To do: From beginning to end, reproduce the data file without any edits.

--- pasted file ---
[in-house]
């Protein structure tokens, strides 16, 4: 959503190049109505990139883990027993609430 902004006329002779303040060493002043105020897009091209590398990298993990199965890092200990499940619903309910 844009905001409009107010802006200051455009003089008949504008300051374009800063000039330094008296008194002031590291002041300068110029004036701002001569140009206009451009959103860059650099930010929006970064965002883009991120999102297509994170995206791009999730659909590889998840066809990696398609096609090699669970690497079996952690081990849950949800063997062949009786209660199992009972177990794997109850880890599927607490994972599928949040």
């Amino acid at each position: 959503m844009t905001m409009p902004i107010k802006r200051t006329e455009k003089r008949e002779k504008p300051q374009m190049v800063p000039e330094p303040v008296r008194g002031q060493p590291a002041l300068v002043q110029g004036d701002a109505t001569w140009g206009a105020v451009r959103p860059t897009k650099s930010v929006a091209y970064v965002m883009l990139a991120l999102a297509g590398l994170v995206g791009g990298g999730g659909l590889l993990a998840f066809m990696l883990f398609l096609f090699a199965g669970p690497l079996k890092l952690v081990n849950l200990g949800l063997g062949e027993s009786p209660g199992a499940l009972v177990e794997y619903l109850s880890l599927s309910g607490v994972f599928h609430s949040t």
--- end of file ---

[in-house]
């Protein structure tokens, strides 16, 4: 959503190049109505990139883990027993609430 902004006329002779303040060493002043105020897009091209590398990298993990199965890092200990499940619903309910 844009905001409009107010802006200051455009003089008949504008300051374009800063000039330094008296008194002031590291002041300068110029004036701002001569140009206009451009959103860059650099930010929006970064965002883009991120999102297509994170995206791009999730659909590889998840066809990696398609096609090699669970690497079996952690081990849950949800063997062949009786209660199992009972177990794997109850880890599927607490994972599928949040």
């Amino acid at each position: 959503m844009t905001m409009p902004i107010k802006r200051t006329e455009k003089r008949e002779k504008p300051q374009m190049v800063p000039e330094p303040v008296r008194g002031q060493p590291a002041l300068v002043q110029g004036d701002a109505t001569w140009g206009a105020v451009r959103p860059t897009k650099s930010v929006a091209y970064v965002m883009l990139a991120l999102a297509g590398l994170v995206g791009g990298g999730g659909l590889l993990a998840f066809m990696l883990f398609l096609f090699a199965g669970p690497l079996k890092l952690v081990n849950l200990g949800l063997g062949e027993s009786p209660g199992a499940l009972v177990e794997y619903l109850s880890l599927s309910g607490v994972f599928h609430s949040t």